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WGLT's series that helps Bloomington-Normal's newest residents learn about the community as it exists, and empowers them to make it the home they want it to be.

Before TV and radio, there was circus — and there was a lot of it in Bloomington-Normal

Vintage black and white image of four smiling women in fancy leotards and hairbows hanging trapezes by one hand and foot.
McLean County Museum of History
Pantagraph Negatives Collection
Trapeze artists perform in the 1937 edition of the YMCA Circus. The community center was located at Washington and East streets in downtown Bloomington. The site is commemorated by a new historic marker.

In the late 19th century, the American circus went everywhere, but a few locations figure prominently in circus history.

There’s Baraboo, Wisconsin, the hometown of five brothers named Ringling about an hour north of Madison. Bridgeport, Connecticut, and Sarasota, Florida, are important, too, as the winter headquarters for the Barnum and Bailey circus — then the Ringling Brothers and Barnum & Bailey Circus, respectively.

Then there’s Bloomington, Illinois. Yes, Bloomington.

“In the circus world, people know about Bloomington,” said Maureen Brunsdale, special collections librarian at Illinois State University’s Milner Library. Brunsdale is the author of two books. Her latest, titled “In the Shadow of the Big Top: The Life of Ringling’s Unlikely Circus Savior,” is a first-ever biography of Ringling-Barnum’s longtime manager Art Concello. The Bloomington native got his start as a trapeze artist. He trained here, at the YMCA and in a barn on Emerson Street.

“When I went to Sarasota the first time and I met with circus people, they were like, ‘Oh my God, you’re from Bloomington? Is the barn still there?’” Brunsdale said.

The barn is gone. It was located just west of what is now a Kingdom Hall of Jehovah’s Witnesses. Beginning in the 1870s, that barn was a training ground for some of the biggest names flying under the big top. Brunsdale’s first book details Bloomington’s legacy as a winter training haven for the industry’s best flyers, who practiced in barns, icehouses and gymnasiums around central Illinois. Their teacher was Eddie Ward Senior, whose troupe, The Flying Wards, was dispatched to circuses all over the world.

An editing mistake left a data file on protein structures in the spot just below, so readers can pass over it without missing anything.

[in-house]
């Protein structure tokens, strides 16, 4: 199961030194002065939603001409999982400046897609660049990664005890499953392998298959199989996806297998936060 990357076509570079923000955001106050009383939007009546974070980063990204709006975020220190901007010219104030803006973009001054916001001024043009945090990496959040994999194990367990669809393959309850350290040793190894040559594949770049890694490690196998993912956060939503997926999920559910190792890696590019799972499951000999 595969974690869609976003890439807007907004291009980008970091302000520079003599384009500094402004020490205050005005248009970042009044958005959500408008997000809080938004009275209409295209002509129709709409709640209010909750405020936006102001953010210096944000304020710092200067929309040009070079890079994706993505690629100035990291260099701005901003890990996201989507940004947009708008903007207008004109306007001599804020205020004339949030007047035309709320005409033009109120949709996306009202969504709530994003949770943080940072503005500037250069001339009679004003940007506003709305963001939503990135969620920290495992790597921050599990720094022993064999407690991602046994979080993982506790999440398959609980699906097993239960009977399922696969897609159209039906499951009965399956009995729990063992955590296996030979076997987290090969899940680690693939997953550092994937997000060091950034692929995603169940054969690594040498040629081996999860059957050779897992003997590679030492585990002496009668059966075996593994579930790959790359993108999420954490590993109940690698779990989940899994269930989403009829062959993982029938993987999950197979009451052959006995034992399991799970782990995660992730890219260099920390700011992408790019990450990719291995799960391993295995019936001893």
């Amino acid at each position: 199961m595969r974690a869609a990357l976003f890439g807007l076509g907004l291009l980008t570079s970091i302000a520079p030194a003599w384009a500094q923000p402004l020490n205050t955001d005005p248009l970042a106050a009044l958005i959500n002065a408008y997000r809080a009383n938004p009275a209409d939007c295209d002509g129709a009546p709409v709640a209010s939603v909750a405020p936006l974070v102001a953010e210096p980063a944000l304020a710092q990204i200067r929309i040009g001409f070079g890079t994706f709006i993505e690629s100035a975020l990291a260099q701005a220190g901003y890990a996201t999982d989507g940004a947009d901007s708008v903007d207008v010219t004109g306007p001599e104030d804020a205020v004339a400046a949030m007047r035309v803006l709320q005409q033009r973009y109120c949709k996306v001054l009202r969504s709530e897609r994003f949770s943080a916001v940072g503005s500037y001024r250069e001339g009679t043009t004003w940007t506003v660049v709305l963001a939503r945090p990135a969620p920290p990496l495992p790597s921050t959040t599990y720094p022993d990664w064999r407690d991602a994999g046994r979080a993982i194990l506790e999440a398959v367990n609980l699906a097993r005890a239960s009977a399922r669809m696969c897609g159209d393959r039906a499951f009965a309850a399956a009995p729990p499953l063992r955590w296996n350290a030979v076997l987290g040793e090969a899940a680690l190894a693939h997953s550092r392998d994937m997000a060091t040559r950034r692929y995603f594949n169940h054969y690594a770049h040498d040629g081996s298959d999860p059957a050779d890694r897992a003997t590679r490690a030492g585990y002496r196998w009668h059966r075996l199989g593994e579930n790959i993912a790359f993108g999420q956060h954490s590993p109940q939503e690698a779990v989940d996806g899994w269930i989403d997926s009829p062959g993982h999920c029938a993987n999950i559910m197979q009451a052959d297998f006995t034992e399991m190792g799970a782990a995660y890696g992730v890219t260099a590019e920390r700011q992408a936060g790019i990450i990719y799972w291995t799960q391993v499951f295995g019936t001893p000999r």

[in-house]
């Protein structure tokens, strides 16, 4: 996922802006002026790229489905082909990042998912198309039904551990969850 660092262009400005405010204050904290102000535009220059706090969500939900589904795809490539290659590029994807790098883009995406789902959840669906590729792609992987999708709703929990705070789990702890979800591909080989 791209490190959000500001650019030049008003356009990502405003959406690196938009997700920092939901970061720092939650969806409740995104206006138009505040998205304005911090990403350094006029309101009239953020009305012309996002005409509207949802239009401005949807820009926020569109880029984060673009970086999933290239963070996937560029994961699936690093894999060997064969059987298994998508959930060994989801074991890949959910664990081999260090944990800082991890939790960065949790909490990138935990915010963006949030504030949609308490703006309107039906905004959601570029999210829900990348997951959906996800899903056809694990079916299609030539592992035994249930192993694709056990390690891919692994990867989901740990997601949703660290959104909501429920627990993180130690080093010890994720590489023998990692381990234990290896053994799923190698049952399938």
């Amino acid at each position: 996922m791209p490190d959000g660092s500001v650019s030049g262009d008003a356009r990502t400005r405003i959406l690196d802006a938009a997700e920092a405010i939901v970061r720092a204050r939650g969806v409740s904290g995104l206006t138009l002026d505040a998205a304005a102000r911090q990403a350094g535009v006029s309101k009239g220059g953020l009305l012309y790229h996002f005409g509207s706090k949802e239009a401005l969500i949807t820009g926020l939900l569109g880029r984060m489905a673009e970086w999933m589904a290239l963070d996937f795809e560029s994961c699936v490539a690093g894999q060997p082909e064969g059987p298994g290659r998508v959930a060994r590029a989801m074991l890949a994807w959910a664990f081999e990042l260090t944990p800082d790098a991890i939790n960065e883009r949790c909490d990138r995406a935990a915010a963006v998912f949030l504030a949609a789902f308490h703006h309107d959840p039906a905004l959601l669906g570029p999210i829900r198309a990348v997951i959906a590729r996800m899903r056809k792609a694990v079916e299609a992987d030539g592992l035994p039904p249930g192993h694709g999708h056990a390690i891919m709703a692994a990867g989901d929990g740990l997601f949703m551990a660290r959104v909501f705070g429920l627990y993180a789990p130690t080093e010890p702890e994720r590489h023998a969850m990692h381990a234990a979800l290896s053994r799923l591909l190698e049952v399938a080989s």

1950s kids sit on the grass watching two trapeze artists in briefs and tights climb a rope ladder up to their pedestal--out of view.
McLean County Museum of History
Pantagraph Negatives Collection
Beginning in the 1870s, aerialists frequently came to the Twin Cities to train. The Jack Bray Flyers are pictured in 1953 practicing with an outdoor rig at 1000 E. Front St.

In her travels, Brunsdale discovered that circus fans know about Bloomington, but much of Bloomington doesn’t know its circus history.

“What happened? How come we don’t embrace our circus past here? In one place, we’re rock stars, and in another place, we’re nothing,” she said.

Sweet Corn Circus

The Illinois State University Gamma Phi Circus has tumbled on for nearly 100 years with a focus on circus arts like trapeze, tight-rope walking, tumbling, bicycle tricks and clowning. Clifford “Pop” Horton founded the nation’s oldest collegiate circus in 1929 as a gymnastics fraternity. The only other is at Florida State University.

Ivan Stoinev is a Bulgarian circus artist whose multi-generational history includes time as a teeter board specialist in The Greatest Show on Earth.

“I started learning more about the program, about the circus history in town, and I really fell in love with it. That’s what brought me here,” he said.

Stoinev oversees the troupe as a registered student organization with Marcus Alouan. Stoinev’s wife, Maritza Atayde, choreographs Gamma Phi’s annual show at CEFCU Arena.

Circus performers at Redbird Arena
Emily Bollinger / WGLT
Gamma Phi Circus performs annually at CEFCU Arena and throughout Uptown Normal as part of the Sweet Corn Circus

“They spend around 30 hours a week with us, some of them, just to pursue circus,” said Stoinev. “They’re young, they learn very fast, and they’re very dedicated to it. That’s what really touches my heart.”